It was less than a year ago when the United States made it to the knockout stage of the World Cup in South Africa, giving soccer some new American fans along the way.
Now, two high-ranking members of the sport's world governing body have been suspended amid allegations of corruption. The uproar may be giving some of those new soccer fans a crash course in the role that FIFA plays in the sport, and it may leave them wondering what the corruption allegations might mean for soccer in America and around the globe.
"FIFA likes to say that it has more members than the United Nations - and it does," said Sports Illustrated writer Grant Wahl. "Their members include 208 nations around the world."
It also earned more than $4 billion last year, more than the gross domestic product of some of its member nations.
FIFA is the top of the pyramid of the organization of the sport worldwide. And like the U.N., the organization is full of politics and has the occasional scandal. In the latest scandal, high-ranking FIFA officials Jack Warner and Mohamed Bin Hammam - a candidate for FIFA's presidency - were accused of offering bribes in return for votes for Bin Hammam. Both were suspended over the weekend, and the only remaining presidential candidate, incumbent Sepp Blatter, was re-elected on Wednesday.
Before that, some FIFA members allegedly sought bribes for a different kind of vote - the December decisions on the hosts for the 2018 and 2022 World Cups. Two members have denied claims that they took money to vote for Qatar, which was awarded the 2022 event. That vote was of particular interest for the United States, which was vying to host the 2022 edition.
What do these allegations mean for soccer fans in the United States? Do they care? CNN Radio's Steve Kastenbaum looked for the answers. Click the audio player to hear Kastenbaum's story:
[9:32 p.m. ET] At least four people have been killed in the tornadoes that struck western Massachusetts on Wednesday, Massachusetts Gov. Deval Patrick said.
[8:25 p.m. ET] Severe storms - including tornadoes - have left behind "many injuries" and extensive damage in western and central Massachusetts on Wednesday, Gov. Deval Patrick said.
Patrick also said he's received a report one person has died as as result of the storms. He said he has declared a state of emergency for Massachusetts and called up 1,000 National Guard members, who will be asked to help with cleanup and search-and-rescue operations.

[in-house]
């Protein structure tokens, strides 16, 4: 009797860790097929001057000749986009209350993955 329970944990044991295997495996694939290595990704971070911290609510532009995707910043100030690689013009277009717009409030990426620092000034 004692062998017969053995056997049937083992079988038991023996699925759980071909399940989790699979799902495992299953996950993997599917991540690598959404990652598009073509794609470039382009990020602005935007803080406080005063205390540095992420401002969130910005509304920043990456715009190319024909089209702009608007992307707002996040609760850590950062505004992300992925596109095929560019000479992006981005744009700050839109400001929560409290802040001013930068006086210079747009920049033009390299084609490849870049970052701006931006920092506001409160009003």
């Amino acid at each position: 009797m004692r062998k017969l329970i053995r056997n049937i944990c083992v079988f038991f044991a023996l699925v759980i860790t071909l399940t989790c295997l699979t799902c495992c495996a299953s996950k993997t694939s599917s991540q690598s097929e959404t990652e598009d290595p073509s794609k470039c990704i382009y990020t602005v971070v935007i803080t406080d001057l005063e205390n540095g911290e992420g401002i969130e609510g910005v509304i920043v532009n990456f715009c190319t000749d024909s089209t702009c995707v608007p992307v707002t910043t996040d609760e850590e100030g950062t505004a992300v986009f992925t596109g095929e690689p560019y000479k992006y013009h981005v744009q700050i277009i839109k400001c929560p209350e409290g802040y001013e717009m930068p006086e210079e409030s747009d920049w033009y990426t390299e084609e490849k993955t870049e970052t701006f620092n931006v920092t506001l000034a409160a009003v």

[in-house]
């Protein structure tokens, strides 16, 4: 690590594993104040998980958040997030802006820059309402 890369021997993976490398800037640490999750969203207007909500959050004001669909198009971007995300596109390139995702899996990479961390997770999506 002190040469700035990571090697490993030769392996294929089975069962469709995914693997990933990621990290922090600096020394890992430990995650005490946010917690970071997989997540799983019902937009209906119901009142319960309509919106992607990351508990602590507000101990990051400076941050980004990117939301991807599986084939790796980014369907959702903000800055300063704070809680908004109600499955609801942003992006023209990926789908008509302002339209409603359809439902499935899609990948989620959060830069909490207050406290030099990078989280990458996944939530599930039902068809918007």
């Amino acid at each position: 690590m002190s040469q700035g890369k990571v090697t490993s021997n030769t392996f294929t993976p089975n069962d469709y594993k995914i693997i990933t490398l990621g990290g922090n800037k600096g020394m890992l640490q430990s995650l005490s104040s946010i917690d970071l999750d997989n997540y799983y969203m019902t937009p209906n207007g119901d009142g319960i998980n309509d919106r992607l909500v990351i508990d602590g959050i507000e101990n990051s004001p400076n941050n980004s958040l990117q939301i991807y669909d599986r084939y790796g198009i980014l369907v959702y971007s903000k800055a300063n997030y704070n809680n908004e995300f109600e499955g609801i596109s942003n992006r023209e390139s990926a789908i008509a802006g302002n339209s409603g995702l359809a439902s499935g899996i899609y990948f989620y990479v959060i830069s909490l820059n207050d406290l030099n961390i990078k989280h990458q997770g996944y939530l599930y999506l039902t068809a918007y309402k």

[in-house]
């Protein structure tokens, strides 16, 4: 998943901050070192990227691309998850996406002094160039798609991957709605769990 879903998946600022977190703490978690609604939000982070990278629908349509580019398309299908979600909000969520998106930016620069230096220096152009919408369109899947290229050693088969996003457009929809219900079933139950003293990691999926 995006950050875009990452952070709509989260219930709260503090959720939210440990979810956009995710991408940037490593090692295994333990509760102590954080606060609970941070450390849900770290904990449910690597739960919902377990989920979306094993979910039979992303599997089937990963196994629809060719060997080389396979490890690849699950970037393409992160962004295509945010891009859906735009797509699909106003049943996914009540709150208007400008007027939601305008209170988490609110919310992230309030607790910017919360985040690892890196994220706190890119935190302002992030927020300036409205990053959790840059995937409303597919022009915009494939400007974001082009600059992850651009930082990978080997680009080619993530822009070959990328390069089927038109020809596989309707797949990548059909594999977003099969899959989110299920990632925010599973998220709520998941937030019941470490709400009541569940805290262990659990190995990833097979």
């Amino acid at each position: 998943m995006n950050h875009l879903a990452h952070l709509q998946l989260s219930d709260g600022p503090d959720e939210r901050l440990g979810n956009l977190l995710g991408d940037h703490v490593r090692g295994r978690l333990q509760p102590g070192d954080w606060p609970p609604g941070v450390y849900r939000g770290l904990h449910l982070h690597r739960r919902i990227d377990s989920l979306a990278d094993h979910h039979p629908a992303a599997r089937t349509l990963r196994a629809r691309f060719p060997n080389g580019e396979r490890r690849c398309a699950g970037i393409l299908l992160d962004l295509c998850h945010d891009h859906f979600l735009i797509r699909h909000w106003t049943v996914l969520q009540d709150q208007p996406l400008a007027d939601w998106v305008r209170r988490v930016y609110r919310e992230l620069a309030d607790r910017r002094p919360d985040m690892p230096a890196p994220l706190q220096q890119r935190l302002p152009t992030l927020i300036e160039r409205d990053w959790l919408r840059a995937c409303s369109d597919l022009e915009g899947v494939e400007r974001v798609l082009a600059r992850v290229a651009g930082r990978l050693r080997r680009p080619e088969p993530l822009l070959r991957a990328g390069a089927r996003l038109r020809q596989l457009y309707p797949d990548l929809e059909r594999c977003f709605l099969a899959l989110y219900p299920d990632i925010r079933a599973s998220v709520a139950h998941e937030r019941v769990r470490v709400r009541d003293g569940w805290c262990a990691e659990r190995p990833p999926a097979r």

"It's been particularly devastating in downtown Springfield," he said.
Patrick said he was asking school superintendents in affected communities to cancel Thursday classes so that rescue and recovery personnel could concentrate on cleanup.
The National Weather Service has said it received three reports of tornadoes in Massachusetts on Wednesday: at least one near Springfield; one near Palmer; and one near Sturbridge and Oxford.
Sandra Ahearn, a spokeswoman for the Western Massachusetts Electric Co., said 12,000 customers were without power in the utility's service area and that hard-hit areas might not have electricity until the end of the week.
[7:50 p.m. ET] Trained weather spotters reported a tornado near Sturbridge, Massachusetts, at 7:25 p.m. ET, bringing to at least three the number of tornadoes that have been reported in the state Wednesday, the National Weather Service said.
By 7:35 p.m., the suspected tornado was located near Oxford, Massachusetts, moving east at 30 mph.
[6:53 p.m. ET] Local law enforcement reported a tornado caused widespread damage near Palmer, Massachusetts, about 14 miles northeast of Springfield. The tornado was moving east at 35 mph, the National Weather Service said.
[4:51 p.m. ET] Witnesses reported a tornado near downtown Springfield, Massachusetts, on Wednesday as heavy thunderstorms swept through western Massachusetts, according to the National Weather Service.
Police and amateur radio operators said tornadoes were spotted in a Springfield neighborhood and within a half-mile of downtown, according to a warning put out by the Weather Service. No confirmation of damage or injuries was immediately known, however.